London School of Economics and Political Science: National assessments of primary school children skewed by average age of class

The higher the average age of a primary school reception year-group, the less likely children are recorded by teachers as having a ‘Good Level of Development’ in national end of year assessments, according to new LSE research.

The report, by Dr Tammy Campbell, follows her widely publicised previous findings that many summer-born children are inaccurately labelled as having special educational needs. This latest project – funded by the British Academy – shows that all children in a class are affected by its average age in end of year assessments. The higher the number of older children in the year-group, the lower the chances for everyone to be assessed as doing well, even autumn-born children.

Using National Pupil Database (NPD) census records for six million children who were in state primary schools from 2008-2018, Dr Campbell found that among children in reception in 2018, for example, a summer-born child in a much older year-group had an estimated 58% chance of being attributed a ‘Good Level of Development’, the key measure of the end of year assessment. A comparable summer-born in a young year-group had an estimated 65% chance, while an autumn-born in an old year-group an estimated 79% chance, and an autumn-born in a young year-group, an estimated 83% chance.

Her findings are consistent across all the years studied and different versions of the Early Years Foundation Stage Profile (EYFSP) – introduced by government in 2003 as a national compulsory assessment for all children in state education in the summer of their first, reception year at school.

Dr Campbell, Assistant Research Professor at LSE’s Centre for Analysis of Social Exclusion (CASE), says this may be firstly because teachers unconsciously perceive children relative to one another, so a child who is in reception with more older children will be perceived as relatively ‘less developed’. It is also likely to be that the processes of ‘moderation’ of the EYFSP, and accountability pressures, force teachers’ assessments into an expected distribution or quota within each school, where only a certain number of children are ‘allowed’ to be denoted ‘Good’ at the end of reception.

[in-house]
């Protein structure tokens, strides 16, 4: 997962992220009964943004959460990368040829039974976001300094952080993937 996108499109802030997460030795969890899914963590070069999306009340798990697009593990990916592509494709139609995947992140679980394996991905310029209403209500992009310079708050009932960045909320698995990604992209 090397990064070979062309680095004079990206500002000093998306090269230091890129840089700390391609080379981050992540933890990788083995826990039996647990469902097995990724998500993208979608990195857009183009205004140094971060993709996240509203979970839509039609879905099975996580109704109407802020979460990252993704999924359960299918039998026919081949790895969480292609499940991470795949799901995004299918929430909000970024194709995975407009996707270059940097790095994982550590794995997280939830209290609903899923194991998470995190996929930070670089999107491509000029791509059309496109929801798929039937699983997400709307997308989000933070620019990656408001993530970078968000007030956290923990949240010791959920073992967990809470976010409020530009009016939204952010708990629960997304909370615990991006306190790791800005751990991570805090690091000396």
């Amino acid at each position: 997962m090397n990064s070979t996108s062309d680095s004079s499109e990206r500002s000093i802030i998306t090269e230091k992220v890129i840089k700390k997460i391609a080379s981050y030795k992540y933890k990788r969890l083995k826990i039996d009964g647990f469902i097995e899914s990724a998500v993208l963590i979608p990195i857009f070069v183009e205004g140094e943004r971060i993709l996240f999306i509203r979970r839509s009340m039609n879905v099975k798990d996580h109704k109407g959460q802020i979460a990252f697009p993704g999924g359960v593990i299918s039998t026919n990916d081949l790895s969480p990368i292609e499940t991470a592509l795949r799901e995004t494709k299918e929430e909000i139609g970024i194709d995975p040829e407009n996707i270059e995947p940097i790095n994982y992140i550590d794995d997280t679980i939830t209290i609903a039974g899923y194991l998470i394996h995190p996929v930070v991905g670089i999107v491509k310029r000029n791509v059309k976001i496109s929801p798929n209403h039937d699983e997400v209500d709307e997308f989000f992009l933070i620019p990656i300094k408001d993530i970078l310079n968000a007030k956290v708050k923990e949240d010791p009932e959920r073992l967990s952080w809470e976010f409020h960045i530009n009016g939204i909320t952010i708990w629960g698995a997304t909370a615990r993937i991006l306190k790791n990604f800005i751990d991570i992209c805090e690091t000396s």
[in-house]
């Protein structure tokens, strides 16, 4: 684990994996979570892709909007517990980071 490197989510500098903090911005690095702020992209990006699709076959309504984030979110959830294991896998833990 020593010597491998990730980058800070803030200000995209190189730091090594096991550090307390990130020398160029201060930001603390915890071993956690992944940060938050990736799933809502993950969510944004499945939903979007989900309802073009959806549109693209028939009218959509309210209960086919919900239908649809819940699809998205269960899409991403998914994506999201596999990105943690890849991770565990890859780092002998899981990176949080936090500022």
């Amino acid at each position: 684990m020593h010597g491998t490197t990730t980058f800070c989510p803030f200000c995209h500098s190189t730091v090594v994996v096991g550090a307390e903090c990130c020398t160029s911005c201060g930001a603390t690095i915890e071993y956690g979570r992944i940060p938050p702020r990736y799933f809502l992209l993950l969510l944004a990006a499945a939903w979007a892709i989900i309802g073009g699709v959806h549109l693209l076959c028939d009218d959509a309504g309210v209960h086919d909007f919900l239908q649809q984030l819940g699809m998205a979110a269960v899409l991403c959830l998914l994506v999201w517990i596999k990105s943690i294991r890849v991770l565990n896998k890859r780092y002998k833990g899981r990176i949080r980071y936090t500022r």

As expected, in line with previous research, she found a massive consistent disproportionality by birth month in chances of ‘Good Level of Development’ attribution: on average, across the years 2008-2018, August-born children are 30 percentage points less likely to be deemed ‘Good’ than September-born children.

She commented: “The latest EYFSP revision, implemented Autumn 2021, continues to ignore the dominance of age in determining ‘Good Level of Development’ attribution and ignores the effects of context, external pressures and influences, and relative judgement. Therefore, the EYFSP cannot be an entirely ‘reliable, valid and accurate’ measure of ‘child development’ as intended by the Department for Education (DfE).

“Effectively, children’s age is often being falsely reported to their parents as their ‘development;’ many parents of summer-born children are being informed that the development of their child is not ‘Good’ simply because of the month of their birth.

“EYFSP results are intended by the DfE directly to influence teachers’ practice, which will impact and differentiate children’s trajectories: but these ‘results’ are skewed and problematic.”

Dr Campbell’s findings show that the patterns of teacher assessments contradict other research studies which tend to suggest that being around older peers enhances skills in areas such as language and social development – both supposed to be measured by the EYFSP.

She added: “The DfE states that it uses amassed EYFSP judgements to inform policy ‘both nationally and locally.’ If the data are questionable at the child level, can they be trusted at the aggregate level?

“The DfE states a commitment to ensure assessment criteria are based on the latest evidence in childhood development when devising and applying the EYFSP assessment. But as the assessment is not age-contextualised, it ignores the systematic and glaringly common sense and obvious changes and advances in most children’s development as they age, and the difference in time lived and developed between four- and five-year-olds.”

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